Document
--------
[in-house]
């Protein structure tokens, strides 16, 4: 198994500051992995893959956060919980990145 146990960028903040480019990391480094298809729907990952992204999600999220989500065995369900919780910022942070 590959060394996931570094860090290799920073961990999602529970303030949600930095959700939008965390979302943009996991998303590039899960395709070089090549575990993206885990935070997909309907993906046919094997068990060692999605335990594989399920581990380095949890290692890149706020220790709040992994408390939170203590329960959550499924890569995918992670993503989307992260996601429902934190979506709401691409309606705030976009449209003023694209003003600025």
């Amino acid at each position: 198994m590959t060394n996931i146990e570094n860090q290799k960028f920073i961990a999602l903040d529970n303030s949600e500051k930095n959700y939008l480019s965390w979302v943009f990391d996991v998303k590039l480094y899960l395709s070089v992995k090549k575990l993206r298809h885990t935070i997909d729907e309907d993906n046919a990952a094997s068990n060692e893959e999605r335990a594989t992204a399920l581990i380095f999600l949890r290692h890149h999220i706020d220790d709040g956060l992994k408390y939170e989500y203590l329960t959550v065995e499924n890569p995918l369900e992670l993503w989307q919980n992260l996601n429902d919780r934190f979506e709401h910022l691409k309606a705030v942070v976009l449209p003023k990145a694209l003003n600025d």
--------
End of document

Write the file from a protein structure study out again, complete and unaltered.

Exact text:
[in-house]
């Protein structure tokens, strides 16, 4: 198994500051992995893959956060919980990145 146990960028903040480019990391480094298809729907990952992204999600999220989500065995369900919780910022942070 590959060394996931570094860090290799920073961990999602529970303030949600930095959700939008965390979302943009996991998303590039899960395709070089090549575990993206885990935070997909309907993906046919094997068990060692999605335990594989399920581990380095949890290692890149706020220790709040992994408390939170203590329960959550499924890569995918992670993503989307992260996601429902934190979506709401691409309606705030976009449209003023694209003003600025």
């Amino acid at each position: 198994m590959t060394n996931i146990e570094n860090q290799k960028f920073i961990a999602l903040d529970n303030s949600e500051k930095n959700y939008l480019s965390w979302v943009f990391d996991v998303k590039l480094y899960l395709s070089v992995k090549k575990l993206r298809h885990t935070i997909d729907e309907d993906n046919a990952a094997s068990n060692e893959e999605r335990a594989t992204a399920l581990i380095f999600l949890r290692h890149h999220i706020d220790d709040g956060l992994k408390y939170e989500y203590l329960t959550v065995e499924n890569p995918l369900e992670l993503w989307q919980n992260l996601n429902d919780r934190f979506e709401h910022l691409k309606a705030v942070v976009l449209p003023k990145a694209l003003n600025d």